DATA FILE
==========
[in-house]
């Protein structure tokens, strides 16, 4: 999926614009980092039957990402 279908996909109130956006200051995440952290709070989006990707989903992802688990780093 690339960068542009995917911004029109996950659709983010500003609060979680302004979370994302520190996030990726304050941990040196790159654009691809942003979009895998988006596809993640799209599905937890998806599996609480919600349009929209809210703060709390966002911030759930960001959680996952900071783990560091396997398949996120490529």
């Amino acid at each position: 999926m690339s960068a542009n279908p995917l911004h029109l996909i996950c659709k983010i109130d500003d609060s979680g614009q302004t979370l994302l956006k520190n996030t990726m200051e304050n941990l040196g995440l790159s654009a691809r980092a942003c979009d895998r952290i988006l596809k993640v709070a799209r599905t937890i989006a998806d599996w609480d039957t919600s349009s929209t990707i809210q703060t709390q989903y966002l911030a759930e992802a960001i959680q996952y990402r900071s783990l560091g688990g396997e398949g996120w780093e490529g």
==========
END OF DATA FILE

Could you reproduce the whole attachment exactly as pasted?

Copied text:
[in-house]
């Protein structure tokens, strides 16, 4: 999926614009980092039957990402 279908996909109130956006200051995440952290709070989006990707989903992802688990780093 690339960068542009995917911004029109996950659709983010500003609060979680302004979370994302520190996030990726304050941990040196790159654009691809942003979009895998988006596809993640799209599905937890998806599996609480919600349009929209809210703060709390966002911030759930960001959680996952900071783990560091396997398949996120490529």
């Amino acid at each position: 999926m690339s960068a542009n279908p995917l911004h029109l996909i996950c659709k983010i109130d500003d609060s979680g614009q302004t979370l994302l956006k520190n996030t990726m200051e304050n941990l040196g995440l790159s654009a691809r980092a942003c979009d895998r952290i988006l596809k993640v709070a799209r599905t937890i989006a998806d599996w609480d039957t919600s349009s929209t990707i809210q703060t709390q989903y966002l911030a759930e992802a960001i959680q996952y990402r900071s783990l560091g688990g396997e398949g996120w780093e490529g």